Ben Jones :

Ok thank you leave it with me I need to look up a few things and then get my advice ready.I will post back on here when done there is no need to wait and you will receive an email when I have responded. I have to attend a meting and will get my advice ready for you later this evening regards ben


ok, many thanks Ben

Ben Jones :

Many thanks for your patience. Being placed on suspension is not an automatic assumption of guilt and does not amount to disciplinary action. It is there to be used as a precautionary measure whilst an employer investigates any allegations against the employee. Reasons for suspending could be in the case of gross misconduct, breakdown of relationship, risk to an employer's property, their clients or other employees, to preserve evidence or ensure it is not tampered with, avoid potential witnesses being pressured or intimidated, etc.


Any period of suspension should be as short as possible and reviewed on a regular basis. A knee-jerk decision to suspend, without considering whether this is actually necessary, or if it could be avoided, could result in the employer acting in breach of the implied term of trust and confidence. This could prompt the employee to complain to the employer, such as by raising a grievance.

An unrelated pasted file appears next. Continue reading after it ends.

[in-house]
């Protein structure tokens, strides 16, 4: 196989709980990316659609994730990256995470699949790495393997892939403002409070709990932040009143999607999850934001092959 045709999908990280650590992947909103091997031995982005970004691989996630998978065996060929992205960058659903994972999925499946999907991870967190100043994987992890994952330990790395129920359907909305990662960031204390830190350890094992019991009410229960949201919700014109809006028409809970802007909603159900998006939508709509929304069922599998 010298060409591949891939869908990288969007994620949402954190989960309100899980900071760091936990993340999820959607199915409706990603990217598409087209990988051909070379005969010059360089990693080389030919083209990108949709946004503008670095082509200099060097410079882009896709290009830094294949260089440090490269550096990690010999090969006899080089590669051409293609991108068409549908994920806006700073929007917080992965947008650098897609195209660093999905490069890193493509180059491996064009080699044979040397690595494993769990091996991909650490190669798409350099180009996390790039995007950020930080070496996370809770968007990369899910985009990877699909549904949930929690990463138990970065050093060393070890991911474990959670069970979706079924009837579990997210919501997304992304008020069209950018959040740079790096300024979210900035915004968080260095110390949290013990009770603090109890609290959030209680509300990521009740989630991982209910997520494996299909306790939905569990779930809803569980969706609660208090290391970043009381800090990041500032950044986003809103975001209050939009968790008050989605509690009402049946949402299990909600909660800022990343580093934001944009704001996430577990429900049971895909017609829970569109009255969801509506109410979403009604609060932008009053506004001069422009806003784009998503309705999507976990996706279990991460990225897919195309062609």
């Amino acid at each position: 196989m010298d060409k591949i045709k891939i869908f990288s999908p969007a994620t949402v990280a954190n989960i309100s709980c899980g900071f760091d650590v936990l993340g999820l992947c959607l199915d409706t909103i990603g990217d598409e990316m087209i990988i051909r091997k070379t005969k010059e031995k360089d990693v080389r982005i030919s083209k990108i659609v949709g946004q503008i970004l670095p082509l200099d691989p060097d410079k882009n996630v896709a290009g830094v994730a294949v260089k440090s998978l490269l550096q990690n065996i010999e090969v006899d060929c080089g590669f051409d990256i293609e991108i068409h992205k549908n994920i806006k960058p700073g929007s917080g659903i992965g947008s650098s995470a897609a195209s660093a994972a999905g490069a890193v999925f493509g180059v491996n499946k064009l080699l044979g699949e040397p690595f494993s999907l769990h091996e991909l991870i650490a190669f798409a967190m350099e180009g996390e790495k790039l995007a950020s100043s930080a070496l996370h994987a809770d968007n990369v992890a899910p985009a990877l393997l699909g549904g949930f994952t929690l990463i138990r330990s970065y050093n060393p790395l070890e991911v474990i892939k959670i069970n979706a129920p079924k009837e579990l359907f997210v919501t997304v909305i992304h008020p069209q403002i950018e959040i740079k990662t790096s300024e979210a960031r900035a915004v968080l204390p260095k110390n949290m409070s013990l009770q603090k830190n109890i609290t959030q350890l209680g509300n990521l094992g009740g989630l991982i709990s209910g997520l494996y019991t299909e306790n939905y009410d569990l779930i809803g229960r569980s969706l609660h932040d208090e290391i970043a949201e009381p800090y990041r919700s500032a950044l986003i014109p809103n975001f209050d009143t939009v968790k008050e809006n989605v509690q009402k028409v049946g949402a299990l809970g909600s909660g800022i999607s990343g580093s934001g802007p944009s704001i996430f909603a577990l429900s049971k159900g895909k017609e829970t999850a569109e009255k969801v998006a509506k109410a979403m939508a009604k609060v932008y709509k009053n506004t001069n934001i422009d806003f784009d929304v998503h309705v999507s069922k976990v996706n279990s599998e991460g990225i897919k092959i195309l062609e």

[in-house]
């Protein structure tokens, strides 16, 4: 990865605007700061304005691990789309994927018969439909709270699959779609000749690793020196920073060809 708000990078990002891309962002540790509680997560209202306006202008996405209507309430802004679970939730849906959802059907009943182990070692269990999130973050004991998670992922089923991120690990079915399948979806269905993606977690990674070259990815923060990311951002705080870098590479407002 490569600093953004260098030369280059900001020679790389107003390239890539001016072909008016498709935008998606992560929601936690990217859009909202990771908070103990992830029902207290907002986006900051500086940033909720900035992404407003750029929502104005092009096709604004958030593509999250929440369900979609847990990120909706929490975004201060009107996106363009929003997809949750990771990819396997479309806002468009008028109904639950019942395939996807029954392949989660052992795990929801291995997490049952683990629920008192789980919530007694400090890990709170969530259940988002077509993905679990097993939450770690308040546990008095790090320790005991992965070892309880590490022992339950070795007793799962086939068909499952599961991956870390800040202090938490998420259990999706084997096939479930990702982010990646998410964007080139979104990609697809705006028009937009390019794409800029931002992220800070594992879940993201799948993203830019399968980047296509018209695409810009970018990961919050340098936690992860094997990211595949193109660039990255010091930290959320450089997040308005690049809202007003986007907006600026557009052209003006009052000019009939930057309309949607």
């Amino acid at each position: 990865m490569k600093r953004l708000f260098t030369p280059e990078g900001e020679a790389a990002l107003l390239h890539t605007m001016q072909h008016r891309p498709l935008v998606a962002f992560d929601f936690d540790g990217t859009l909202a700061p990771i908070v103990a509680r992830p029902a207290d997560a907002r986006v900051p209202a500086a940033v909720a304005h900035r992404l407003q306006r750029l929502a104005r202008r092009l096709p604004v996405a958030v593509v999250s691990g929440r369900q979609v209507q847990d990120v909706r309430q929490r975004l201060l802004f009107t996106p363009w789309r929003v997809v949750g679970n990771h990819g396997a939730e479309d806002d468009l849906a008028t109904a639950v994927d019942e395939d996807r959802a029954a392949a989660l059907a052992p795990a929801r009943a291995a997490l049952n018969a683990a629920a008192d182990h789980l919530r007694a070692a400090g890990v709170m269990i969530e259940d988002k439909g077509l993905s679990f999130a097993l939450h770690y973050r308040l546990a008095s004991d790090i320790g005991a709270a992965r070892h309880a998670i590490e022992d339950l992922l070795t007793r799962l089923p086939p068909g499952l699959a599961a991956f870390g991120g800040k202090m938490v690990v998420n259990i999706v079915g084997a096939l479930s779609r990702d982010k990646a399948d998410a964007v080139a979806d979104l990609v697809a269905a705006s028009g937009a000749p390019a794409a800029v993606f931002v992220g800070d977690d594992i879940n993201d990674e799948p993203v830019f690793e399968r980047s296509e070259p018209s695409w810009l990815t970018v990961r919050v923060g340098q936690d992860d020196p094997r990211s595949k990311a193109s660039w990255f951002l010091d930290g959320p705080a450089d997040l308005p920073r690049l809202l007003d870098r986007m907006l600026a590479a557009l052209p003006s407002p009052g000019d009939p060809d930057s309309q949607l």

During the period of suspension the employer should conduct a reasonable investigation into the allegations against the employee. If the investigation gathers enough evidence to justify the taking disciplinary action that could be the next step. In that case the employee has the right to be informed in advance of the allegations against them and be given the opportunity to prepare for the hearing.


On the other hand, if the investigation does not find enough evidence to justify a disciplinary, the employer should terminate the suspension immediately and allow the employee to return to work as normal.